Empowering leadership and motivation as a mediator

Empowering leadership and motivation as a mediator

In prior studies, empowering leadership and motivation are all believed to act as a mediator towards employees performances. According to Brend (2016), empowering leadership refers to a way of leadership that involves helping subordinates discover their purpose through fair treatment, listening actively, sharing experiences, and aligning around the organization mission to deliver superior results. Motivation is also defined as the driving force behind the employee’s behavior and actions (Marylene, 2014). It results in individuals taking action to fulfill an expectation or need as well as achieving a goal.  Previous studies have focused on describing the relationship between empowering leadership as well as motivation and employees performance. However, there is less focus on how it mediates towards improving their performance.

Literature has proven that there is a direct positive relationship between subordinate empowerment and empowering leadership. However, in the current literature the leader’s relationship-building with the employees in an organization is more complex than understood (Cameron, 2013). The empowerment role of mediating in the model of leadership management is consistent with studies on transformational leadership. The intellectual stimulation together with individualized consideration maximizes service quality in an organization.

According to Mendes & Stander (2011), empowerment leadership and motivation gain strong support from leadership theories notions. Transformational leadership indicates that mutual understanding between the subordinates and leaders when managing functions of an organization increases service quality through moderating their moralities. Transformational leadership theory claims that empowering interaction between the leaders and workers inspires and motivates subordinates beyond their self-interests towards supporting the interest of the organization (Bakker & Schaufeli, 2008). Therefore, empowerment leadership and motivation develop subordinates concern and moralities about organization interests through stimulation of their potentials in managing the firm’s functions. As a result, this may lead to enhanced service quality in the unit or organization.

Motivation accounts for individual’s persistence, intensity, and direction of effort towards achieving a goal (Albrecht & Andreetta, 2011). Self-determination theory differentiates between three motivation types depending on the reasons that lead to the action: motivation, extrinsic motivation, and intrinsic motivation. Motivation mediates through different internal factors, such as energy, the locus of control, effectively, impulsiveness and self-esteem, and external actors, which comprise locking-in effect and empowering leadership (Zhang & Hailong, 2010). Motivation learning psychologists see excellence level as the desire of succeeding. Thus, the achievement motivation concept in current studies claims that the three intrinsic achievement motivation factors include mastery, job ethic, and excellence. Zhang & Hailong (2010) add that motivation moderates employees’ engagement by making the workers feel satisfied with, enthusiastic for, and involved with their work.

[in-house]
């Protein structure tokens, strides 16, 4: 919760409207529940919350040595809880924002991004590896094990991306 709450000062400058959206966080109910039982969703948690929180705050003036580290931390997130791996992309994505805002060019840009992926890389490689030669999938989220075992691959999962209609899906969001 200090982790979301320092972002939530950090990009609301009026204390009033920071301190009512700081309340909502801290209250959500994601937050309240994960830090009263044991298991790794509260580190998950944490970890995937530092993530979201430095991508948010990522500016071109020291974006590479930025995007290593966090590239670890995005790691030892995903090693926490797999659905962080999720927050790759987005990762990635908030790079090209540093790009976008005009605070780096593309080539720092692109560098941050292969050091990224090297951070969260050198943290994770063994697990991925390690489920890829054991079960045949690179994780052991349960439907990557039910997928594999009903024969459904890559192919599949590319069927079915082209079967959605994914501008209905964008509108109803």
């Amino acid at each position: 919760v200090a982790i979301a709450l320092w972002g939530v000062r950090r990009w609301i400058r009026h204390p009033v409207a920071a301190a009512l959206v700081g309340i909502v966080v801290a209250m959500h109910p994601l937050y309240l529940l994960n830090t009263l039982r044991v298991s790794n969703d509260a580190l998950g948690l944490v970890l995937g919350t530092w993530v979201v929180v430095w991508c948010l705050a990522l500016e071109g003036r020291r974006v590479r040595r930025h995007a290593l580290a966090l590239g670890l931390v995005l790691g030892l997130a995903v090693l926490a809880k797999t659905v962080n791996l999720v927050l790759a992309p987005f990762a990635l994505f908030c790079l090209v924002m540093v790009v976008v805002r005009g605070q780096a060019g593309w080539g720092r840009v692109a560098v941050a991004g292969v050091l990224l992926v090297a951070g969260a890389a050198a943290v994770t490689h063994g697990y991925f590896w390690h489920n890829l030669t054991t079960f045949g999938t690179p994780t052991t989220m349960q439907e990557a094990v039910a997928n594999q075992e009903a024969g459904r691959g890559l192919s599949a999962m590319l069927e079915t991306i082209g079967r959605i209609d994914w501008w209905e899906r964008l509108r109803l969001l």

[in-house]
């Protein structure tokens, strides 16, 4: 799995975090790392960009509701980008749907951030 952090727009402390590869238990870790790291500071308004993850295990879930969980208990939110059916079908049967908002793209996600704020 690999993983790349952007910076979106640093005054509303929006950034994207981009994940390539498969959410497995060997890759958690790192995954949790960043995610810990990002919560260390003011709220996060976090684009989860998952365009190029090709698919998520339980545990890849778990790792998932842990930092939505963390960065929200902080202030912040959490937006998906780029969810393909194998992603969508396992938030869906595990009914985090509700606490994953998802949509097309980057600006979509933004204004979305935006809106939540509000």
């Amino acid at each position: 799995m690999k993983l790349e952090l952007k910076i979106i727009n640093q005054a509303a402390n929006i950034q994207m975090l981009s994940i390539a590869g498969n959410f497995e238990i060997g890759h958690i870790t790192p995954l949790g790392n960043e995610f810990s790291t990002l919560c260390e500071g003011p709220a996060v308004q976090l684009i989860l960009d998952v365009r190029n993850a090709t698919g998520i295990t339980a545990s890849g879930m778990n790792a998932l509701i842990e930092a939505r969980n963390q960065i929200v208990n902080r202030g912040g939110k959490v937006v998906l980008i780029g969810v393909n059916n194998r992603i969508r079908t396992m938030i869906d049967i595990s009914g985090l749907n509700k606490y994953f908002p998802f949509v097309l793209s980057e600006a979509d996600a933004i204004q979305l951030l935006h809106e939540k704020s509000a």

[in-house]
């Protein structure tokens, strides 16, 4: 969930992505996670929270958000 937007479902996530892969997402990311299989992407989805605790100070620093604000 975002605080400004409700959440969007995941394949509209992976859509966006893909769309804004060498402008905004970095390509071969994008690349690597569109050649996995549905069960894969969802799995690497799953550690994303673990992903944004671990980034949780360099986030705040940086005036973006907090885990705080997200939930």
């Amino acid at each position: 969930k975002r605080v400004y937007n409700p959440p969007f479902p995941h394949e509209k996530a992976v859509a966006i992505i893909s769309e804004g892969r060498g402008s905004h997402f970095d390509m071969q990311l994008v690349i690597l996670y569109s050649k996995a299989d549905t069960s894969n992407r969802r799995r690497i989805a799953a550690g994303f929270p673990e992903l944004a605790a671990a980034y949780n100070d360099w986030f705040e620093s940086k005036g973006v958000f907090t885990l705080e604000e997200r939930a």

According to the prior studies on empowerment leadership and motivation as a mediator, it is evident that there is less focus on understanding the individual level of empowering and motivational developmental readiness. The studies carry a generalized view that every individual can be motivated and empowered towards their full potential. There is an immense interest and energy in the literature of leadership development; thus, there are more activities in trying to discover the genuine empowerment leadership and motivation impact as a mediator at multiple analysis levels from organizational through to cognitive climates. Therefore, this study will help to link to cognitive psychology literature and individual and well as lifespan development to encourage further study on motivation and empowerment leadership.


















Albrecht, S. L., & Andreetta, M. (2011). The influence of empowering leadership, empowerment

and engagement on affective commitment and turnover intentions in community health service workers. Leadership in Health Services, 24(3), 228-237. Retrieved from https://www.researchgate.net/publication/241675274_The_Influences_of_Empowering_Leadership_Empowerment_and_Engagement_on_Affective_Commitment_and_Turnover_Intentions_in_Community_Health_Service_Workers_Test_of_A_Model Date of Access 22nd June 2016

Bakker, A. B., & Schaufeli, W. B. (2008). Positive organizational behavior: engaged employees

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Brend, B. (2016). Leading & Managing Occupational Therapy Services: An Evidence-Based

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Cameron, K. (2013). Practicing positive leadership: Tools and techniques that create

extraordinary results. Berrett-Koehler, Inc.: San Francisco, CA.

David, D. (2014). The Oxford Handbook of Leadership and Organizations. United Kingdom:

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Mendes, F., & Stander, M. W. (2011). Positive organisation: The role of leader behaviour in

work engagement and retention. SA Journal of Industrial Psychology, 37(1). doi:10.4102/sajip.v37i1.900

Zhang, D., & He, H. (2010). Personality traits and life satisfaction: a chinese case study. Social

Behavior and Personality: an international journal, 38(8), 1119-1122. doi:10.2224/sbp.2010.38.8.1119

Marylene, G. (2014). The Oxford Handbook of Work Engagement, Motivation, and Self

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